Sabbath keeping sometimes feels like it is next to impossible to do.
As a parent of multiple young children, Sunday is mostly like any other day. Get up, eat, get ready, go to the church gathering, come home, eat lunch, play, play, play, eat an early dinner, go to Life Group, bath, read, bed. With the exception of the church gathering and Life Group part, my tasks are pretty similar to any other day. I help the kids with most things, feed them, help them bathe, break up fights, discipline, talk about feelings and frustrations, read the same book a gazillion times, etc etc etc. While Sabbathing with kids can be very tricky, Jake and I discovered a few ways to make it more restful for us.
Even with these tricks, however, Sabbathing still isn’t easy. I suspect those who don’t have kids, or have older kids, feel the same way. Just as with sleep, Sabbath is about ceasing the work, ceasing the striving, ceasing the hustle– and slowing.
Sabbath is not only about trusting God that He can take care of things and helping us to recognize our own human limitations, but it’s also about love. God created the Sabbath for us. He desires for us to take joy in Him, take joy in one another, and slow down enough to listen to what our life is telling us.
The truth is, sabbath keeping is a discipline that will mess with you, because once you move beyond just thinking about it and actually begin to practice it, the goodness of it will capture you, body, soul and spirit. You will long to wake up to a day that stretches out in front of you with nothing in it but rest and delight. You will long for a simple way to turn your heart toward God in worship without much effort. You will long for a space in time when the pace is slow and family and friends linger with one another, savoring one another’s presence because no one has anywhere else to go. (133, Sacred Rhythms, Ruth Haley Barton).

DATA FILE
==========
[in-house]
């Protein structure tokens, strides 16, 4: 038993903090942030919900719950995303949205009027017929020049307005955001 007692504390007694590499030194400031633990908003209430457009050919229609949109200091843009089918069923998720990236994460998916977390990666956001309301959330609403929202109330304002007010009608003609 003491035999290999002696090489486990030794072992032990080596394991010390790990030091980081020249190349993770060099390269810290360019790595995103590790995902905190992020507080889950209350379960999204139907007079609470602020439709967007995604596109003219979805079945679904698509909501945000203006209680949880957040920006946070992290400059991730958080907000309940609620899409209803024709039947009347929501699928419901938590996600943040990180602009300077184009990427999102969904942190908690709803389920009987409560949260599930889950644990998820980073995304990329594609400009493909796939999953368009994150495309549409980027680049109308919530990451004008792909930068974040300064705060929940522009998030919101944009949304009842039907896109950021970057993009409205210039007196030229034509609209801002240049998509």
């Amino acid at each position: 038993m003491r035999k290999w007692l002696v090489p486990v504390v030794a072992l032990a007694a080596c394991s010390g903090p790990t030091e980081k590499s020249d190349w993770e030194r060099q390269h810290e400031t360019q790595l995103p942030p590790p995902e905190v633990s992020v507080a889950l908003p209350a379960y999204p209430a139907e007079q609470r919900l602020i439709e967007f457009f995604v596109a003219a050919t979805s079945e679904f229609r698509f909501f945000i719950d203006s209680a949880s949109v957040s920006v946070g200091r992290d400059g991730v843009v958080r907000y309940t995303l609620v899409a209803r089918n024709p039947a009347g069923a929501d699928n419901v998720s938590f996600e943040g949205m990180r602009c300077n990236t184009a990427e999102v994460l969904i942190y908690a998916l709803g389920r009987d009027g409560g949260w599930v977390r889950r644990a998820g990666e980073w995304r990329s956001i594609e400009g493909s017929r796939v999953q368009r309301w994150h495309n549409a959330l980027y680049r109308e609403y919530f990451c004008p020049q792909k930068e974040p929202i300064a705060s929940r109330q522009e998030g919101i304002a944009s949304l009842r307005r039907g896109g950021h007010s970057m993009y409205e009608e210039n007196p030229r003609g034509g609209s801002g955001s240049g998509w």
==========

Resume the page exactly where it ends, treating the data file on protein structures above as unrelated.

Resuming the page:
Some of us may have experienced our fair share of joyless Sabbaths growing up. The kind that leaves you wondering if you’re doing the right thing or wrong thing, and people constantly asking, “does this count as work?” Those kinds of questions really do ruin the whole point of it all. We see Jesus freaking out at the Pharisees for such questions. They were too busy burdening people with all the religious rules and regulations (whether intentionally or unintentionally) and totally missing the precious gift of it all.
Here’s what I think: We know a Sabbath when we have one.
For me, in this season of my life, Sabbathing looks different than my ideal- mostly because I have a family who all has different ideas of what their ideal Sabbath looks like.
- For Jake, rest looks like sleeping :).
- For Ada, rest looks like joyfully running up and down a field, playing soccer and locking herself in the craft closet all afternoon.
- For Aly, resting is reading on the couch with a cozy blanket and a cup of tea.
- For Asante, his ideal Sabbath would be either reading or running around some sports field.
- For Anaya, well, I think hers would look like watching endless episodes of Curious George and Mickey Mouse Clubhouse :).
- And for me? Rest looks like a stretch of a few hours of quiet with delicious beverages and a pile of books.
So, for this semester, Sabbath looks like attending a church gathering, an afternoon of unstructured time for all of us (with the exception of a 45 minute soccer game for Ada sometime in there), leftovers for dinner (no work for anyone!) and our Sunday Treat (we eat desserts EVERY Sunday as a celebration of the Resurrection), and Life Group in the evening. Once soccer ends, we’ll probably substitute an occasional trip to the library on Sunday afternoons because it’s something we all really love to do together.
My biggest temptation of Sabbath-keeping is to work and call it Sabbathing. If pressed, I will argue that it gives me enjoyment. Well of course it does! It fulfills my desires to be productive, to be useful, to feel worthwhile. But, I also know that my body needs rest. I need to feel my human limitations, not just mentally acknowledge them.